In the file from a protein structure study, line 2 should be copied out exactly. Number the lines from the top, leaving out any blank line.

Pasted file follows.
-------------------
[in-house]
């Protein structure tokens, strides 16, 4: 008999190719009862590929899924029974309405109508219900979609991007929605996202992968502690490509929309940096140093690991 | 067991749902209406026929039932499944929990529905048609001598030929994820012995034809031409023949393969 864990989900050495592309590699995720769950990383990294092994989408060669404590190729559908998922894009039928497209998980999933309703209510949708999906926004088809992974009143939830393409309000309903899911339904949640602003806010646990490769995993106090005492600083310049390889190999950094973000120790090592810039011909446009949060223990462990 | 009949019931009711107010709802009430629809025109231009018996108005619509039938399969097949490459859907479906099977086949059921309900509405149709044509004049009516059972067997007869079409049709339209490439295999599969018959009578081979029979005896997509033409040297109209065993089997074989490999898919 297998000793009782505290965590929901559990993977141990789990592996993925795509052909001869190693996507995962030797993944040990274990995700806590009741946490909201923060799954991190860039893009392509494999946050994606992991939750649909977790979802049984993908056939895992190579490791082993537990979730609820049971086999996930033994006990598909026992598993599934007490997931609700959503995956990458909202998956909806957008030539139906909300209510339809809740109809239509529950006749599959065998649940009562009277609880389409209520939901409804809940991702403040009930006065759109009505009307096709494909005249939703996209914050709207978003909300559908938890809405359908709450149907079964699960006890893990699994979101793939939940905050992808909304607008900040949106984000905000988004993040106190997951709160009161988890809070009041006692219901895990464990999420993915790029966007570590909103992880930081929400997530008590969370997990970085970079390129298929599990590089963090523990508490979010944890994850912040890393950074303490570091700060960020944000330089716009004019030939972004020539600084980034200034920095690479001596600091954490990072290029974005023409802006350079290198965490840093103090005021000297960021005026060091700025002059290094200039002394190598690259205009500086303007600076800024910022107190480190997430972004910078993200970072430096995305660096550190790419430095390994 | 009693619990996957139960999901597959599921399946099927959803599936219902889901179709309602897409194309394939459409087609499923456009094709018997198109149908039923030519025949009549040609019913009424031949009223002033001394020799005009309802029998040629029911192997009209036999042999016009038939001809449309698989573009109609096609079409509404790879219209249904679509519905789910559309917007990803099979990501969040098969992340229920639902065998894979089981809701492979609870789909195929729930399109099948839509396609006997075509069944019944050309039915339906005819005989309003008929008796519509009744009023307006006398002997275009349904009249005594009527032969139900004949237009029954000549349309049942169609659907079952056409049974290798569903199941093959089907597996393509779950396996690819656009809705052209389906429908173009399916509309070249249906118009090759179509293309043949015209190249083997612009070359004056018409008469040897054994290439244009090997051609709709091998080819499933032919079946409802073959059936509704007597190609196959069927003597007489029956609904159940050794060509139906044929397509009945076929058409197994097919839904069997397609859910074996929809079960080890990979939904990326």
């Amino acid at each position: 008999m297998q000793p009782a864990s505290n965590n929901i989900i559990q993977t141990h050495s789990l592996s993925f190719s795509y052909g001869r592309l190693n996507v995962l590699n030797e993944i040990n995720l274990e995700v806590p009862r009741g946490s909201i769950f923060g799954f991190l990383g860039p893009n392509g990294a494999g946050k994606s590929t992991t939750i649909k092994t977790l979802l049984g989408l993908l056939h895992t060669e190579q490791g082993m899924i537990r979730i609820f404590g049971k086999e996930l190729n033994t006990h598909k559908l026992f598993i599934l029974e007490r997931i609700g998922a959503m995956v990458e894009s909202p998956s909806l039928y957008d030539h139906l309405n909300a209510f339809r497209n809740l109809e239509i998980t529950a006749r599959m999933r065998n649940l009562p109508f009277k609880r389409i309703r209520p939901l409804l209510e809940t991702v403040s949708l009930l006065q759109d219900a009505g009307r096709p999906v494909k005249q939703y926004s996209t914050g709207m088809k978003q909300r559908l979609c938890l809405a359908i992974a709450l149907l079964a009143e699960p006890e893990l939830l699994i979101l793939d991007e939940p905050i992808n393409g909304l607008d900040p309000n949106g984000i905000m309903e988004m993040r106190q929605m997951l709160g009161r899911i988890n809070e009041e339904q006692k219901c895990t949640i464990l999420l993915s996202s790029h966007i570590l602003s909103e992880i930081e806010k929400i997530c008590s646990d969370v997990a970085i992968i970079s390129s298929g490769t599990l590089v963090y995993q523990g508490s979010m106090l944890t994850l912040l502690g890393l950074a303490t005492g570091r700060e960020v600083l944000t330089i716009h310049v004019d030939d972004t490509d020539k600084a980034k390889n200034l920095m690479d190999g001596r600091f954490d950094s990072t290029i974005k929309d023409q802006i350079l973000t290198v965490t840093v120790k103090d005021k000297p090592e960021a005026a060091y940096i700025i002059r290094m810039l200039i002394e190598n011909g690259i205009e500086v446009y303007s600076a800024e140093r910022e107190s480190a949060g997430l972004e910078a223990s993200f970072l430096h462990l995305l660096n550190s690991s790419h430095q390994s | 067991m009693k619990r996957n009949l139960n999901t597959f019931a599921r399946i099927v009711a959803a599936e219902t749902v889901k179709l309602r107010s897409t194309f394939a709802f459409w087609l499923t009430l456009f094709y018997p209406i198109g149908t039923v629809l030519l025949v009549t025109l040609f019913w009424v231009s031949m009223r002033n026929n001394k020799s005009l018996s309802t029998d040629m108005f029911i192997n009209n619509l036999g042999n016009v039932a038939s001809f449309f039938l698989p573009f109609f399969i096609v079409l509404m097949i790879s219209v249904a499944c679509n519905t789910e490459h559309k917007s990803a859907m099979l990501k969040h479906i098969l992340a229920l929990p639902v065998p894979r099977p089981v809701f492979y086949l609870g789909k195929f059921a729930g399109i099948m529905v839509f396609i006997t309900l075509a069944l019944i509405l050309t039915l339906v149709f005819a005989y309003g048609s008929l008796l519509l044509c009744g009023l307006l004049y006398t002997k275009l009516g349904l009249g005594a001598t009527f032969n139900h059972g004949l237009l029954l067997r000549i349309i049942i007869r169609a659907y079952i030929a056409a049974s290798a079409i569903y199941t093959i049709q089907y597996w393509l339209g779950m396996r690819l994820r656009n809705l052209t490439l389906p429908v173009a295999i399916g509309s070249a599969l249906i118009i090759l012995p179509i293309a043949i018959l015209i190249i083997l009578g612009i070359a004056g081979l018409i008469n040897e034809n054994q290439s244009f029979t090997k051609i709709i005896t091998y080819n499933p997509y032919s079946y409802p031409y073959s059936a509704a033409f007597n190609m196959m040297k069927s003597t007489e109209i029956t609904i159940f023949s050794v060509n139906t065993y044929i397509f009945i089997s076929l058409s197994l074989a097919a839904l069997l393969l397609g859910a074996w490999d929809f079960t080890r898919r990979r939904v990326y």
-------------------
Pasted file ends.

């Protein structure tokens, strides 16, 4: 008999190719009862590929899924029974309405109508219900979609991007929605996202992968502690490509929309940096140093690991 | 067991749902209406026929039932499944929990529905048609001598030929994820012995034809031409023949393969 864990989900050495592309590699995720769950990383990294092994989408060669404590190729559908998922894009039928497209998980999933309703209510949708999906926004088809992974009143939830393409309000309903899911339904949640602003806010646990490769995993106090005492600083310049390889190999950094973000120790090592810039011909446009949060223990462990 | 009949019931009711107010709802009430629809025109231009018996108005619509039938399969097949490459859907479906099977086949059921309900509405149709044509004049009516059972067997007869079409049709339209490439295999599969018959009578081979029979005896997509033409040297109209065993089997074989490999898919 297998000793009782505290965590929901559990993977141990789990592996993925795509052909001869190693996507995962030797993944040990274990995700806590009741946490909201923060799954991190860039893009392509494999946050994606992991939750649909977790979802049984993908056939895992190579490791082993537990979730609820049971086999996930033994006990598909026992598993599934007490997931609700959503995956990458909202998956909806957008030539139906909300209510339809809740109809239509529950006749599959065998649940009562009277609880389409209520939901409804809940991702403040009930006065759109009505009307096709494909005249939703996209914050709207978003909300559908938890809405359908709450149907079964699960006890893990699994979101793939939940905050992808909304607008900040949106984000905000988004993040106190997951709160009161988890809070009041006692219901895990464990999420993915790029966007570590909103992880930081929400997530008590969370997990970085970079390129298929599990590089963090523990508490979010944890994850912040890393950074303490570091700060960020944000330089716009004019030939972004020539600084980034200034920095690479001596600091954490990072290029974005023409802006350079290198965490840093103090005021000297960021005026060091700025002059290094200039002394190598690259205009500086303007600076800024910022107190480190997430972004910078993200970072430096995305660096550190790419430095390994 | 009693619990996957139960999901597959599921399946099927959803599936219902889901179709309602897409194309394939459409087609499923456009094709018997198109149908039923030519025949009549040609019913009424031949009223002033001394020799005009309802029998040629029911192997009209036999042999016009038939001809449309698989573009109609096609079409509404790879219209249904679509519905789910559309917007990803099979990501969040098969992340229920639902065998894979089981809701492979609870789909195929729930399109099948839509396609006997075509069944019944050309039915339906005819005989309003008929008796519509009744009023307006006398002997275009349904009249005594009527032969139900004949237009029954000549349309049942169609659907079952056409049974290798569903199941093959089907597996393509779950396996690819656009809705052209389906429908173009399916509309070249249906118009090759179509293309043949015209190249083997612009070359004056018409008469040897054994290439244009090997051609709709091998080819499933032919079946409802073959059936509704007597190609196959069927003597007489029956609904159940050794060509139906044929397509009945076929058409197994097919839904069997397609859910074996929809079960080890990979939904990326």